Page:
Although archival documents signaled the presence of an ancient settlement on the plateau of Castiglione di Paludi as early as the eighteenth century, it was only in 1927 that the Honorary Inspector of Antiquities Giacinto Ippolito informed the Superintendent, Edward Galli, of the presence of relevant archaeological remains requiring an intervention, planned in 1932 but never realized.
As a result of looters’ illegal excavations along a stretch of the walls, it was decided in 1949 to begin a series of regular systematic surveys, coordinated by Giuseppe Procopio (1950-1956), local archaeological inspector. These surveys led to the discovery of the impressive city walls, the public area, with its characteristic building known as the "theater", and of the so-called "Long Wall" terracing. All these monuments enabled Procopio to identify Castiglione as a fortified settlement dated between the IV and the end of the III century BC.
A sample excavation conducted in front of the main access to the settlement, the "East Gate", revealed sacred elements: a votive deposit of terra cotta objects depicting female figures, a small clay model of a temple, and coins referable to the Brettian ethnos.
Structures made of blocks were documented on the southern plateau and a cave – already known from the report made by Vincenzo Padula (1870-1880) – was just partially explored for reasons of safety. A cave "so long that no one has yet seen the bottom. It's called the Grotto of Castiglione. There, a bronze human body and an arm were found. In the vicinities there are two streams, St. Martin and St. Elijah. The ruins of Castiglione are above the cave".
Finally, on the nearby Piana Agretto, Procopio brought to light the necropolis that revealed burials contemporary to the Hellenistic village and a more considerable number of graves referable to an Oenotrian community of the the early Iron Age (IX-VIII century BC).
With the exception of a very short sample excavation conducted in 1973 at the East Gate, systematic investigations were later directed by Pier Giovanni Guzzo and Maurizio Paoletti between 1978 and 1980, in order to define the spatial and chronological extension of the town. Their investigations also tracked and documented the site’s previous excavations.
From 1981 until 1995 the excavations of the Superintendence explored the area known as the "North Settlement", revealing a number of buildings with several rooms.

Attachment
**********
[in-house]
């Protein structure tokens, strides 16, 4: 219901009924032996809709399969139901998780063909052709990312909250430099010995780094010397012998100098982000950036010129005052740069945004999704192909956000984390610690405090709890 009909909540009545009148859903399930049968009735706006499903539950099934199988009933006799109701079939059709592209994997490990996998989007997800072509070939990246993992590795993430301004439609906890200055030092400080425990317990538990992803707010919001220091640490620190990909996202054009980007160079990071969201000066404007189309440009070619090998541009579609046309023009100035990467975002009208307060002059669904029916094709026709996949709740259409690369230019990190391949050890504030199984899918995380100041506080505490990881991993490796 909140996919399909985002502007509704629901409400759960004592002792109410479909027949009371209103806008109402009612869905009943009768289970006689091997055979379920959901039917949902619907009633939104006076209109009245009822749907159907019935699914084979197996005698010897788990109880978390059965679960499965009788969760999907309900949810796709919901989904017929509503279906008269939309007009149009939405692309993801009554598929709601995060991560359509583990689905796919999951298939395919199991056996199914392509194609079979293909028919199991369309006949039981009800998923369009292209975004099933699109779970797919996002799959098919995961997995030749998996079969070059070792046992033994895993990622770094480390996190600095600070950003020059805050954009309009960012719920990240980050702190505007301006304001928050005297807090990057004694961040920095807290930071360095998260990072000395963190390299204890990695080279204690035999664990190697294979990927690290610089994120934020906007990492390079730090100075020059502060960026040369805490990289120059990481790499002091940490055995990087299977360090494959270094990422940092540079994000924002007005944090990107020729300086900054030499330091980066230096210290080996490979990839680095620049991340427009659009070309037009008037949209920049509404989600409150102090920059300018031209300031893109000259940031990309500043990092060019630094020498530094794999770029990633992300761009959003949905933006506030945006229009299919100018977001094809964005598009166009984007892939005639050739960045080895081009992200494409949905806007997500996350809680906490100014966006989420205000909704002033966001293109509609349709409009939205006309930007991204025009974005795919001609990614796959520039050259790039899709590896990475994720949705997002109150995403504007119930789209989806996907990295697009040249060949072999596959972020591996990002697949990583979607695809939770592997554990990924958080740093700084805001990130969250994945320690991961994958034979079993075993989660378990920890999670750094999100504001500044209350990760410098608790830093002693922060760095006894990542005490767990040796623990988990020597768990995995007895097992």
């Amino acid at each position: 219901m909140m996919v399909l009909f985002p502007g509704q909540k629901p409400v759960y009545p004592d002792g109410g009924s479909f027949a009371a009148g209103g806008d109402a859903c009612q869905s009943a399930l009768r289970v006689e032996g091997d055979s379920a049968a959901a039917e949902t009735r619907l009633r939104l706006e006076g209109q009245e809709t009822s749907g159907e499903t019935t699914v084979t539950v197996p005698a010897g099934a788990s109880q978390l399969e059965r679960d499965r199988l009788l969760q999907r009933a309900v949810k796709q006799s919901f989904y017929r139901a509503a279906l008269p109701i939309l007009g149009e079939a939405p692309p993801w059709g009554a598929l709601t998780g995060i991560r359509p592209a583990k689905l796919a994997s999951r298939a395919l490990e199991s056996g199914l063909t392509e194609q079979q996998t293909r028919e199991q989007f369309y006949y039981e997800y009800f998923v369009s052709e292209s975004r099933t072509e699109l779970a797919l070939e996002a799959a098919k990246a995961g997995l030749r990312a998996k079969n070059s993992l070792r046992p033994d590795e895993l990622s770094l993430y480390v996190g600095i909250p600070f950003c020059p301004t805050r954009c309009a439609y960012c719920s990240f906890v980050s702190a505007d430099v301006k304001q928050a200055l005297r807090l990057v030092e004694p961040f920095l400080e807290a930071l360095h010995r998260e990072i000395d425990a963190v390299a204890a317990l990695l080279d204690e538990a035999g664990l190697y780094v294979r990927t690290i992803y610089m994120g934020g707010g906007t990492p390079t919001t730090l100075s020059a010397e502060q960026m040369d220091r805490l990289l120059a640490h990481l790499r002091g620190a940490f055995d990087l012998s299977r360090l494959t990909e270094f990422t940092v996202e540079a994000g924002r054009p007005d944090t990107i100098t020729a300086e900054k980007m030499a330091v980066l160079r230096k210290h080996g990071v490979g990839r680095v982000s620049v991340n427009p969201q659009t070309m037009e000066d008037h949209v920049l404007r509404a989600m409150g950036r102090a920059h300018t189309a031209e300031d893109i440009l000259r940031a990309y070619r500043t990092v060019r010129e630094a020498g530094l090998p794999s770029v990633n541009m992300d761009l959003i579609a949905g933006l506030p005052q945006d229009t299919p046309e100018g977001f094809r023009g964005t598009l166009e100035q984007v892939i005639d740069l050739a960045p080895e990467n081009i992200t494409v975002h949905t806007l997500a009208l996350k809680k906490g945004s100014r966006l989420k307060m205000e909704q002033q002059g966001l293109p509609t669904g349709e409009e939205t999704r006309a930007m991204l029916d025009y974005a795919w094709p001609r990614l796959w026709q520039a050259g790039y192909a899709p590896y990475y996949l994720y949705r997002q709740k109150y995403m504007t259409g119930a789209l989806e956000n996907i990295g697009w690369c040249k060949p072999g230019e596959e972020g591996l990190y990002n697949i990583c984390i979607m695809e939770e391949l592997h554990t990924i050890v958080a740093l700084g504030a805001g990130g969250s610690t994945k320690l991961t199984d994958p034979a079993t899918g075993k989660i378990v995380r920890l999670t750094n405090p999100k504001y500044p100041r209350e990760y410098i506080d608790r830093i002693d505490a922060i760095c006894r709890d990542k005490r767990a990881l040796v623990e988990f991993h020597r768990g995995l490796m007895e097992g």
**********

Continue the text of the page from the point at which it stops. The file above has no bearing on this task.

Between 2005 and 2006, the University of Rome "La Sapienza" (Prof. Enzo Lippolis) held a general review of the data, a survey on the plateaus and a new metrical survey carried out with a 3D laser scanner.
In 2008 the Superintendence conducted the last intervention to be undertaken on the site, focused mainly on the restoration of the walls.
1870-1880Castiglione: first mention of the ruins; Vincenzo Padula, local historian.
1927Inspection and first detailed report on the site; Sir Giacinto Ippolito, Honorary Inspector of Antiquities and Art.
1947-1949Unauthorized excavations; Pasquale Madeo, bricklayer from Paludi.
1950-1956Walls, Northern plateau, “theatre” and nearby buildings; Piana Agretto, necropolisArchaeological excavations; Inspector Giuseppe Procopio.
1973Eastern GateArchaeological sample excavation; P.G. Guzzo, Archaeological Superintendence for the Province of Cosenza.
1978-1980“Theatre” area, Eastern Gate with the so called “Triglyphs sample excavation”Archaeological sample excavations; P.G. Guzzo and Maurizio Paoletti (University of Cosenza).
1981-1995Northern SettlementArchaeological excavation; Silvana Luppino (Archaeological Superintendence) with Adolfo Tosti.
2005-2006Plateaus, walls and East GateGeneral data review, new research and metric survey with 3D laser scanner; European project CIRTER-PON, “Sapienza”, University of Rome (Enzo Lippolis) and the Superintendence for Archaeological Heritage of Calabria.
2008Walls, eastern stretchArcheological excavation; Silvana Luppino (Archaeological Superintendence) with Adolfo Tosti.
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